Dear Delegate,

Thank you for your service in the party!

It’s time to uphold majority rule in Utah. The debate over how best to fill Jason Chaffetz’s seat (if he resigns) is just the latest example of why it’s time to act. Fortunately, there’s a straightforward change we can support. Last March, the Utah House gave their overwhelming approval to HB 349, a Ranked Choice Voting (RCV) bill (https://le.utah.gov/~2017/bills/static/HB0349.html) on a 59-12-4 vote. It then went to a senate committee, but did not advance on a 3-3 tie vote. HB 349 would have:

  • Solved the “plurality problem” (where a winner does not get a majority of the votes cast).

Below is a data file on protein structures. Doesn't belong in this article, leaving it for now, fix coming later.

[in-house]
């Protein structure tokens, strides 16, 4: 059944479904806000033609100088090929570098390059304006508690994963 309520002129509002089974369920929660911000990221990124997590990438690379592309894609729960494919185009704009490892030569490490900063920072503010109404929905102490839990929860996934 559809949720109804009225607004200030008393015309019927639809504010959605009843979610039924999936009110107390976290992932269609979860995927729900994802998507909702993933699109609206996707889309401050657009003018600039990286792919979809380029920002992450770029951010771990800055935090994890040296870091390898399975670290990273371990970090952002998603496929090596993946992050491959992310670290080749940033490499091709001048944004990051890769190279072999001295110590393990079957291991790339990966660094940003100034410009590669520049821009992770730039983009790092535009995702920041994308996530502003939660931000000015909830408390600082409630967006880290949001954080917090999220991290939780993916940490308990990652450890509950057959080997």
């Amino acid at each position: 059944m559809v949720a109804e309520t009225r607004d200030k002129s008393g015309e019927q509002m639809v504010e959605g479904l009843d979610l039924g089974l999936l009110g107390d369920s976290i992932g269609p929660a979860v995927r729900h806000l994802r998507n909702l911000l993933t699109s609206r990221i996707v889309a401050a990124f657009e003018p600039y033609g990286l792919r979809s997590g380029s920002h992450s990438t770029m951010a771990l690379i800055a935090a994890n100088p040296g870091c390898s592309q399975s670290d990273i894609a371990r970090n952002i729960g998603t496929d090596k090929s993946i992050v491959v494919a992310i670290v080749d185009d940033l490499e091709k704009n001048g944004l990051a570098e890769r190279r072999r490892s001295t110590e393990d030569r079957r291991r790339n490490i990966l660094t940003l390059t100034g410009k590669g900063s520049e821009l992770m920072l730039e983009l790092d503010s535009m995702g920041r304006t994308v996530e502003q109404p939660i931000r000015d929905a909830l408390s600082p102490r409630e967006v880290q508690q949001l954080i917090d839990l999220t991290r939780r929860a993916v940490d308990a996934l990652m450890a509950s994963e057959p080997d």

• Empowered voters to express support for candidates in the order of his/her preference.
  • Ensured that every vote counts—that no vote is wasted on a weak candidate.

Those supporting HB 349 included Speaker Greg Hughes, Marc Roberts, Brad Daw, Mike Winder, and Rebecca Chavez-Houck (bill sponsor) in the House, and Don Ipson and Lyle Hillyard (bill sponsor) in the Senate. The Utah Republican Party (URP) Central Committee met in February, voted to oppose a bill proposing a two-round runoff system, and urged the legislature to consider backing HB 349.

The URP often uses ranked-choice voting (also known as preferential voting in Robert’s Rules of Order, which approvingly details RCV). Following Rob Bishop’s lead, in the 2002 convention involving nearly 1200 voters and 12 candidates for the 2nd Congressional District (2002 CD 2 Election), RCV was used to narrow the field to Tim Bridgewater and John Swallow. (Seats Lost by Plurality illustrates how plurality elections helped Democrats take control of the Senate.)